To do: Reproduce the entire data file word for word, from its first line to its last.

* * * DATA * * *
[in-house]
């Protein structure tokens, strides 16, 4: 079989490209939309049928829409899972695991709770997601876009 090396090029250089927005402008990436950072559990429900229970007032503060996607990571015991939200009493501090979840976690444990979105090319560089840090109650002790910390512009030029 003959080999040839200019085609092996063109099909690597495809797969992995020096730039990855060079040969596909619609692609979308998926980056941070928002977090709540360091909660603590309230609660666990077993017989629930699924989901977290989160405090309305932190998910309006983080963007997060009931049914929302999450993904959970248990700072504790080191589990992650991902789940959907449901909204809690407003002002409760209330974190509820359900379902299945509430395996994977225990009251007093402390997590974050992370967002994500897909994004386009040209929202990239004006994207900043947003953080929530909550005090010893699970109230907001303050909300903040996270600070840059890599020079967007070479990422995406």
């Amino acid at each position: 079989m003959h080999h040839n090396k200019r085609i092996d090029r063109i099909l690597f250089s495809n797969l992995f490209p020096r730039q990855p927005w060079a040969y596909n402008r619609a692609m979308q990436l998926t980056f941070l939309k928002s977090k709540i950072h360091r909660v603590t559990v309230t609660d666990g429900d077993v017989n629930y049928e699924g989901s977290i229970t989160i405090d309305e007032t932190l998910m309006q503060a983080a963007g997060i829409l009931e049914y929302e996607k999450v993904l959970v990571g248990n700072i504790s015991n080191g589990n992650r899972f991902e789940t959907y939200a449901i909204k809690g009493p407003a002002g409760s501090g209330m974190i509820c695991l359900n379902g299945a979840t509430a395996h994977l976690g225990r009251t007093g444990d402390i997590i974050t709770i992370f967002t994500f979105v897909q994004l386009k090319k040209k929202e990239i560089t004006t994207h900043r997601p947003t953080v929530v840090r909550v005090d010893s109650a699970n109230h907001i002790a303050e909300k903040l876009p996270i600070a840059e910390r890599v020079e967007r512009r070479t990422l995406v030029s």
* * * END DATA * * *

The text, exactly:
[in-house]
């Protein structure tokens, strides 16, 4: 079989490209939309049928829409899972695991709770997601876009 090396090029250089927005402008990436950072559990429900229970007032503060996607990571015991939200009493501090979840976690444990979105090319560089840090109650002790910390512009030029 003959080999040839200019085609092996063109099909690597495809797969992995020096730039990855060079040969596909619609692609979308998926980056941070928002977090709540360091909660603590309230609660666990077993017989629930699924989901977290989160405090309305932190998910309006983080963007997060009931049914929302999450993904959970248990700072504790080191589990992650991902789940959907449901909204809690407003002002409760209330974190509820359900379902299945509430395996994977225990009251007093402390997590974050992370967002994500897909994004386009040209929202990239004006994207900043947003953080929530909550005090010893699970109230907001303050909300903040996270600070840059890599020079967007070479990422995406």
């Amino acid at each position: 079989m003959h080999h040839n090396k200019r085609i092996d090029r063109i099909l690597f250089s495809n797969l992995f490209p020096r730039q990855p927005w060079a040969y596909n402008r619609a692609m979308q990436l998926t980056f941070l939309k928002s977090k709540i950072h360091r909660v603590t559990v309230t609660d666990g429900d077993v017989n629930y049928e699924g989901s977290i229970t989160i405090d309305e007032t932190l998910m309006q503060a983080a963007g997060i829409l009931e049914y929302e996607k999450v993904l959970v990571g248990n700072i504790s015991n080191g589990n992650r899972f991902e789940t959907y939200a449901i909204k809690g009493p407003a002002g409760s501090g209330m974190i509820c695991l359900n379902g299945a979840t509430a395996h994977l976690g225990r009251t007093g444990d402390i997590i974050t709770i992370f967002t994500f979105v897909q994004l386009k090319k040209k929202e990239i560089t004006t994207h900043r997601p947003t953080v929530v840090r909550v005090d010893s109650a699970n109230h907001i002790a303050e909300k903040l876009p996270i600070a840059e910390r890599v020079e967007r512009r070479t990422l995406v030029s």